In previous centuries, faith and spirituality were integral to health and well-being: shamans, healers, and priests were often called upon to care for the sick and suffering. However, in recent history, a disconnect developed as science and spirituality morphed into separate schools of thought. Despite a recent reemergence of more holistic, whole-person care, a divide remains between clinical care and expert spiritual care. Patients and their families want their spiritual needs addressed as they navigate medical treatments.
In light of this need, the John Templeton Foundation has launched a 10-year initiative to advance spiritual care in clinical settings by awarding a $3 million grant to The George Washington University Institute for Spirituality & Health (GWish). This initial multi-year project will address the lack of clinician training in these matters and develop clinical models of spiritual care that can be tested, validated, and integrated into clinical practice. Just as palliative care for those facing serious illness has dramatically expanded in recent decades, there is an opportunity to implement spiritual care in many clinical settings and make it a standard practice.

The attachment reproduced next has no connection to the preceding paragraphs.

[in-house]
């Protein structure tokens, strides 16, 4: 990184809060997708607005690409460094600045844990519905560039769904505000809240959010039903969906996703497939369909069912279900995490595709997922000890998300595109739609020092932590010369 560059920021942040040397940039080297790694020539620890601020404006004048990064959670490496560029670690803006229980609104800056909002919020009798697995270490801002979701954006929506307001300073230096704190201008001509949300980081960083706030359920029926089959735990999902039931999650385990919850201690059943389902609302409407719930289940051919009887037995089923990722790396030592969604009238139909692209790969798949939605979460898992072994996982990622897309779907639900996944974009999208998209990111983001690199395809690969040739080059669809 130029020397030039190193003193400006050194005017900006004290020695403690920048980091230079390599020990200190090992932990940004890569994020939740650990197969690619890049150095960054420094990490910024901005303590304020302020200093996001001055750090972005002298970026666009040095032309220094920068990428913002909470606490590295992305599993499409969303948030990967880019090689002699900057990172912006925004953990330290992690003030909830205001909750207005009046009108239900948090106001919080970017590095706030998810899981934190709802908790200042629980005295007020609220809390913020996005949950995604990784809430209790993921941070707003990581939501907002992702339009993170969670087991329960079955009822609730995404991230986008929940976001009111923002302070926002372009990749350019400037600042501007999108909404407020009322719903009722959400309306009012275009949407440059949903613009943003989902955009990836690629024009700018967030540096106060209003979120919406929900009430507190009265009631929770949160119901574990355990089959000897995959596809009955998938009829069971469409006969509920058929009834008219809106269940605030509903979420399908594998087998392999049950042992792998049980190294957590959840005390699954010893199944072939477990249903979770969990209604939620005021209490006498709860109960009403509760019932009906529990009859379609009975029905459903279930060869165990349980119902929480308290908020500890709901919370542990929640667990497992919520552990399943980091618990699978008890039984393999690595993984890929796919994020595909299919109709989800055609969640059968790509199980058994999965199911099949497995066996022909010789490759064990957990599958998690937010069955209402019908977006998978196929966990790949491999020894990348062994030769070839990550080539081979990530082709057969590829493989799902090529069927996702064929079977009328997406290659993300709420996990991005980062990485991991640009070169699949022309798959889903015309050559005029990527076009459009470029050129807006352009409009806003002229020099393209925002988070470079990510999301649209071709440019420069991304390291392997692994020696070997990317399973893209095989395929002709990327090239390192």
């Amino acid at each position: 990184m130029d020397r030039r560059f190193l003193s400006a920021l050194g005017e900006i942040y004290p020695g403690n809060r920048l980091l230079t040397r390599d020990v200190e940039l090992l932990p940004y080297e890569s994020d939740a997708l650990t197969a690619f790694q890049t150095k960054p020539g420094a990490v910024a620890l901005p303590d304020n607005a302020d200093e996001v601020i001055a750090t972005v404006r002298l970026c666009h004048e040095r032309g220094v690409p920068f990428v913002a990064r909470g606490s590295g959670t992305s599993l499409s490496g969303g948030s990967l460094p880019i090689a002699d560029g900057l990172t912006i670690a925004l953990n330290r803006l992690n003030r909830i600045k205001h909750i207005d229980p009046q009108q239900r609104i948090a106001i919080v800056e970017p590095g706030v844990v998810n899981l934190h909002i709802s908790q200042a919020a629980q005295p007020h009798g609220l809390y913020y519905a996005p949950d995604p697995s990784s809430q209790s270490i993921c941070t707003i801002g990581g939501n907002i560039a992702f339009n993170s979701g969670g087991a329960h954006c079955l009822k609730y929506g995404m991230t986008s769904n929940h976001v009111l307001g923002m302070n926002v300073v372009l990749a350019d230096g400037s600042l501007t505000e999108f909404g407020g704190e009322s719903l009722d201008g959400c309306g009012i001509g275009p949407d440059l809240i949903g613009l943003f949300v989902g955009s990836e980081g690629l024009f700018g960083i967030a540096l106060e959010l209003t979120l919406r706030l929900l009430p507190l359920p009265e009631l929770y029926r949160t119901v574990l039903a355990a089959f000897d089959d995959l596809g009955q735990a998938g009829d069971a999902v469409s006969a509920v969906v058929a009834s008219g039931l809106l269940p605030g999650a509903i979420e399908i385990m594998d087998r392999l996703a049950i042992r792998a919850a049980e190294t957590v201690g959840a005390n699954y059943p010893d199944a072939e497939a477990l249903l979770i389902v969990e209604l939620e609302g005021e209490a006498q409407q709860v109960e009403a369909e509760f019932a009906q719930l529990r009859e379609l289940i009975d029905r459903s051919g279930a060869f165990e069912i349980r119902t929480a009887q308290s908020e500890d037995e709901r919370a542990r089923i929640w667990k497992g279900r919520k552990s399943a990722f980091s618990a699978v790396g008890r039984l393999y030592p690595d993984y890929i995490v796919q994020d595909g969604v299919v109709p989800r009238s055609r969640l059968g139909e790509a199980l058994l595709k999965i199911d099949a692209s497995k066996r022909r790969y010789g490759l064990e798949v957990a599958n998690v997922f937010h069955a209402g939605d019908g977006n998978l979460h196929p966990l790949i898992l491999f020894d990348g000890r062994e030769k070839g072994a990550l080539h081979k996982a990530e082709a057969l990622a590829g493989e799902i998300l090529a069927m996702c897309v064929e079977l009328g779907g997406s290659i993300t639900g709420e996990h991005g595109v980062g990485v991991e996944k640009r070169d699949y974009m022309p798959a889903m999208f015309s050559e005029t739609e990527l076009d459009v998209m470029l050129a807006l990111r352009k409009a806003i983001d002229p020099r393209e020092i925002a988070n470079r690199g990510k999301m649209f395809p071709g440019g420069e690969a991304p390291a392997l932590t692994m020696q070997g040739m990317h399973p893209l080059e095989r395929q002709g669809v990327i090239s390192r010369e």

The intersection of spirituality and health has garnered greater attention over the past two decades, and through this new initiative, scholars and clinicians will further demonstrate the positive impact of spiritual care on patient outcomes and wellbeing. Part of this project will expand spiritual care education and training, with potential to reach thousands of clinicians and chaplains.
The Advancing Spiritual Care project is based on twenty years of pioneering work at George Washington University’s Institute for Spirituality & Health (GWish). This research is a collaborative effort with longstanding partners, City of Hope (COH) and the Association of Clinical Pastoral Education (ACPE). Both partner organizations are recognized leaders in spiritual care with established track records in practice, promotion, and policy impact.
“We are excited to support the launch of Advancing Spiritual Care,” said Nicholas Gibson, Director of Human Sciences at John Templeton Foundation.“Our vision—to make spiritual care as ubiquitous tomorrow as palliative care is today—will require significant resources to realize, and certainly more than we can support on our own. Our hope is that this initial effort will inspire other funders to join us in creating a future where the spiritual care that patients and their families are asking for is available and integrated with the rest of their health care.”